Cohen says cost of living on islands high due to limited private sector participation
By Gemma Q. Casas
Variety News Staff
THE federal official in charge of overseeing assistance and programs for American insular areas says the cost of living in island communities is high due to limited private sector participation.
David Cohen, the U.S. Interior Department’s deputy assistant secretary for insular affairs, was the keynote speaker at the Annual Conference of the Island Government Finance Officers’ Association held on Tuesday in Honolulu, Hawaii.
He said “in most of the insular area economies, there is an unsustainable imbalance between the public and private sectors.”
A strong private sector propels a healthy economy, he said. This way “jobs are created and taxes are collected to fund essential services for the public.”
But many islands do not have economies dominated by the private sector. “In many island economies, this model is turned on its head: The economy is dominated by the public sector. Since the public sector generally is a consumer and not a producer of wealth, this type of economy can only be sustained with outside subsidies. I have referred to these island economies as being “upside down in the middle of the ocean.” They will have to get right-side up in order to get their heads above water,” said Cohen.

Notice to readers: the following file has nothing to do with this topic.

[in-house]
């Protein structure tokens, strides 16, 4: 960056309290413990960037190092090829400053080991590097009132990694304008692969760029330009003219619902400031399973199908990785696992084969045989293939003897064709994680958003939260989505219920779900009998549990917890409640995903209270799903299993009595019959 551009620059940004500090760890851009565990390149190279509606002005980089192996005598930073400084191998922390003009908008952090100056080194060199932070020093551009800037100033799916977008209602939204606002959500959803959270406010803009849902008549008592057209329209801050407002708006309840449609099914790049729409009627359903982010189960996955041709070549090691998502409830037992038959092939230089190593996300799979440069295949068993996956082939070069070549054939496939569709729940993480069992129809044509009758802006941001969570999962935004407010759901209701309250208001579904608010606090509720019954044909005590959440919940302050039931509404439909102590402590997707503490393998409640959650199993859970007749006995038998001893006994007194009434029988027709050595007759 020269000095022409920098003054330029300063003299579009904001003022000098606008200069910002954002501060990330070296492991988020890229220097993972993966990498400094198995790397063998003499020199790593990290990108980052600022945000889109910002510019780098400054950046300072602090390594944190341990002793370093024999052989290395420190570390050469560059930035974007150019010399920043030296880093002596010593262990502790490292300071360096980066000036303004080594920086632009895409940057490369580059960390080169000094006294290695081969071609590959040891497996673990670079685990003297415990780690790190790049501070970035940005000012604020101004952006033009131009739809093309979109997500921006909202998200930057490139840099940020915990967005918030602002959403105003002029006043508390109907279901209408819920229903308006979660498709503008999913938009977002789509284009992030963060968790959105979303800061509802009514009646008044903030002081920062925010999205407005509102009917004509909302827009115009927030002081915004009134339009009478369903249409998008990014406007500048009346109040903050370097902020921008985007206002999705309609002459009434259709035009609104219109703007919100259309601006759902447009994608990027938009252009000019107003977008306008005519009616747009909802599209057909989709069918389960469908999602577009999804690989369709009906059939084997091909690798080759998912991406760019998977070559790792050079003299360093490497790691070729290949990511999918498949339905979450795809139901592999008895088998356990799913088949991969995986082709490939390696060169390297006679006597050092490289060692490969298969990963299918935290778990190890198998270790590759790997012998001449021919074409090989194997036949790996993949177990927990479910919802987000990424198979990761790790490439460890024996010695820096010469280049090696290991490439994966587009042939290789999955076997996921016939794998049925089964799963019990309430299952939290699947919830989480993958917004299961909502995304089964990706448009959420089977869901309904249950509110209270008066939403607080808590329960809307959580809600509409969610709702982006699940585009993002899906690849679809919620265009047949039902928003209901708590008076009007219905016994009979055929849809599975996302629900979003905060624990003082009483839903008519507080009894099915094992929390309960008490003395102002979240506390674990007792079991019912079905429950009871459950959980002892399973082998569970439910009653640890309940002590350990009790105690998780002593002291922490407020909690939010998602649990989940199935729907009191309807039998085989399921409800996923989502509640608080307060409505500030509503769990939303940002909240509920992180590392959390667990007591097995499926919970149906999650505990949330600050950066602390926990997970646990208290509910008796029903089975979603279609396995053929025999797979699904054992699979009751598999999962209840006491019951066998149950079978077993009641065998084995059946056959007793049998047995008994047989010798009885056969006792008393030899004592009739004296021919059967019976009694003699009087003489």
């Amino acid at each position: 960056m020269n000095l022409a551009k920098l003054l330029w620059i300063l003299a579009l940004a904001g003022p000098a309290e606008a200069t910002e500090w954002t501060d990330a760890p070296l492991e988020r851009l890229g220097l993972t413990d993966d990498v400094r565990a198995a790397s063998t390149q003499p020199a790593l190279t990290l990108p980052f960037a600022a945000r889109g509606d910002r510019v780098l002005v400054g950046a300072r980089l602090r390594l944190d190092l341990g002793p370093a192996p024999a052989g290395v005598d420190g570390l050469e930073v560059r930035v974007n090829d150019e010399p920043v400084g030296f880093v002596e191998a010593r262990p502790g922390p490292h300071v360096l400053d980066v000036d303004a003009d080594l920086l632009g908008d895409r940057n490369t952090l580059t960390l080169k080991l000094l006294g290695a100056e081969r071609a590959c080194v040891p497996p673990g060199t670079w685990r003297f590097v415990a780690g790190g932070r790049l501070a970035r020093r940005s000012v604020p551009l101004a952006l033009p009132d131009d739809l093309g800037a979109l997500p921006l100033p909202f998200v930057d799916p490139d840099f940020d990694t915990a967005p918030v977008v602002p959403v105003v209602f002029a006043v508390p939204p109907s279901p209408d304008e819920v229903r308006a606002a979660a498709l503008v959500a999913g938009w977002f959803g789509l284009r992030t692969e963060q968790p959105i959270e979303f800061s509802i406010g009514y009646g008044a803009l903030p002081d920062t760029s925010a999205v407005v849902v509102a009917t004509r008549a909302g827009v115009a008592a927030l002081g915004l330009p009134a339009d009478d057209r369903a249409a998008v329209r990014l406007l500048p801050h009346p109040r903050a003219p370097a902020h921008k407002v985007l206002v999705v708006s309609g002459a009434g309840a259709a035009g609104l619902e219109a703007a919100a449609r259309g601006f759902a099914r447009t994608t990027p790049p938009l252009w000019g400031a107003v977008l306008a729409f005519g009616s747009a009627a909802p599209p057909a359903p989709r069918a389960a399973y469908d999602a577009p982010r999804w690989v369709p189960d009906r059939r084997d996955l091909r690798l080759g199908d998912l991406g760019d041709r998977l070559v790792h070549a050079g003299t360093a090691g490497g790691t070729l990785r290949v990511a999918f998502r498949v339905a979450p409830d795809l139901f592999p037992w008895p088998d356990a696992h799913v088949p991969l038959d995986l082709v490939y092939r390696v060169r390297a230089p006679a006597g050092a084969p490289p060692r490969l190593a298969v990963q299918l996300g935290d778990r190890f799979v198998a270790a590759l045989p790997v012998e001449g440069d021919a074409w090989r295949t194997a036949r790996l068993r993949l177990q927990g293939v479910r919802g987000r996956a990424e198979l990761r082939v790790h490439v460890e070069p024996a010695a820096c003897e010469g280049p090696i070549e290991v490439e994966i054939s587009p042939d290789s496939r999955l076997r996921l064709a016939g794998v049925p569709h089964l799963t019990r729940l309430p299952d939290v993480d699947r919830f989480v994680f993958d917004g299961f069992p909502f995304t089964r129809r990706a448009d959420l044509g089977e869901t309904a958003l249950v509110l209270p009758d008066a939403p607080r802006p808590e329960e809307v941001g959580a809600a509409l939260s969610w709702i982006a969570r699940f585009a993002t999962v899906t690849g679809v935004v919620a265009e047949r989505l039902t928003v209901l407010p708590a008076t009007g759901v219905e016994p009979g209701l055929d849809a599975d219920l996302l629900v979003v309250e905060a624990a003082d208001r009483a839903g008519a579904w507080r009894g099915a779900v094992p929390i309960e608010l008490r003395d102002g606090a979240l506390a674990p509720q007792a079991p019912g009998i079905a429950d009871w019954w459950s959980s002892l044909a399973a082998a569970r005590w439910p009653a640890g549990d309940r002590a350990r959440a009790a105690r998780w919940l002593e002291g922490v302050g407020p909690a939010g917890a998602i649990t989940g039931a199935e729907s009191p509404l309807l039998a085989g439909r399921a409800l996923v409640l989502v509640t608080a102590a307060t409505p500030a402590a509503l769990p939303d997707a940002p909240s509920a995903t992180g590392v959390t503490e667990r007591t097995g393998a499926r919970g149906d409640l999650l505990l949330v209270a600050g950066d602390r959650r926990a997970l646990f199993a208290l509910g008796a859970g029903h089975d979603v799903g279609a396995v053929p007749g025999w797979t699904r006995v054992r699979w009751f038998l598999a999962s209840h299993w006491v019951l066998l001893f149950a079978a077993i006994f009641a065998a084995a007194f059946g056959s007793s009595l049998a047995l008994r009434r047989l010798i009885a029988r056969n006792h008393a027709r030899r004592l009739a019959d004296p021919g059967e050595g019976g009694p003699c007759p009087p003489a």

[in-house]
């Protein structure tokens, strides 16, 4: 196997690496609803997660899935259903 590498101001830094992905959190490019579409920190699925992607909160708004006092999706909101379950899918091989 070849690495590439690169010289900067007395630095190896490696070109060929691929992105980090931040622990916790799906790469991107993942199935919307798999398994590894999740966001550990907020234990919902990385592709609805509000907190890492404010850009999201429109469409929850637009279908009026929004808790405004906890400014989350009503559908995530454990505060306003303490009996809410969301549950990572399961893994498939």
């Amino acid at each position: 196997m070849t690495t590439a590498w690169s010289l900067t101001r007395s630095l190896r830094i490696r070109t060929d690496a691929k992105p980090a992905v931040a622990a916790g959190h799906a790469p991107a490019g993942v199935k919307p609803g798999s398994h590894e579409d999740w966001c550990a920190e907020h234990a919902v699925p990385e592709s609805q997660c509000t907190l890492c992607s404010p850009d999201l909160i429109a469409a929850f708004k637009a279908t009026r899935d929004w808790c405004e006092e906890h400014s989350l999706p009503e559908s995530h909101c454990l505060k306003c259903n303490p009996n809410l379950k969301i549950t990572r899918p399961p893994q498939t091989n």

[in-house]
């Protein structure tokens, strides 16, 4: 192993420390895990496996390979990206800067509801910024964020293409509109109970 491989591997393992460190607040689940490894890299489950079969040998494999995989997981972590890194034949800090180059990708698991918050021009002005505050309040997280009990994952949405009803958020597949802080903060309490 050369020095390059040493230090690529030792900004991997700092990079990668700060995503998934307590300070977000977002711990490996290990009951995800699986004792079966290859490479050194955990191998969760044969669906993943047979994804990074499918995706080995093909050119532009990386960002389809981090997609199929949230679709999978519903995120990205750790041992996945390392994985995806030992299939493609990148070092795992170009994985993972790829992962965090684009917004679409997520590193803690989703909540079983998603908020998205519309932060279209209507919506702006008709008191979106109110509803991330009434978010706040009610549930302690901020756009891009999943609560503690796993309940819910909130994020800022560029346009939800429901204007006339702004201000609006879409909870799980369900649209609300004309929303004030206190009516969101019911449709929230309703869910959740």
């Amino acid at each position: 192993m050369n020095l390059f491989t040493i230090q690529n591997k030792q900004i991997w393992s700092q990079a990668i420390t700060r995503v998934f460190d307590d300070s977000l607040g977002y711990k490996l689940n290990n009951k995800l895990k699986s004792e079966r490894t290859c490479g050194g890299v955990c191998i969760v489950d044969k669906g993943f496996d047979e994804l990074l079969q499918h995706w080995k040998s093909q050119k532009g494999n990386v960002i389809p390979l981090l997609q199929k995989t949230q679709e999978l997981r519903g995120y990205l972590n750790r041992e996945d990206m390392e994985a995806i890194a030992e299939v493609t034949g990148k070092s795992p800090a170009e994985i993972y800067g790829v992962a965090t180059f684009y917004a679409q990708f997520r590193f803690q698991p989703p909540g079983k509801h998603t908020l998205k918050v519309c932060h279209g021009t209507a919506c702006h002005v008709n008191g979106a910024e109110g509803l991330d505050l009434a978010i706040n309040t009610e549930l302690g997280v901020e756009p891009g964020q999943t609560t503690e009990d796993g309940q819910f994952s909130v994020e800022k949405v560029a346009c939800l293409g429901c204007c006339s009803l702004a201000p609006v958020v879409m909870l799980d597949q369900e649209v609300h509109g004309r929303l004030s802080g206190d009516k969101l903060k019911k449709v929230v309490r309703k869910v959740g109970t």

However, the odds are against the island communities because of their remote locations and susceptibility to extreme weather conditions. “These communities tend to have small populations, few resources and remote locations. That means they are heavily dependent upon transportation systems to bring people and goods to and from their islands, and that transportation is likely to be significantly more expensive than it is in more populated areas. This, in turn, tends to make everything else on the island more expensive. The cost of doing business is therefore high.”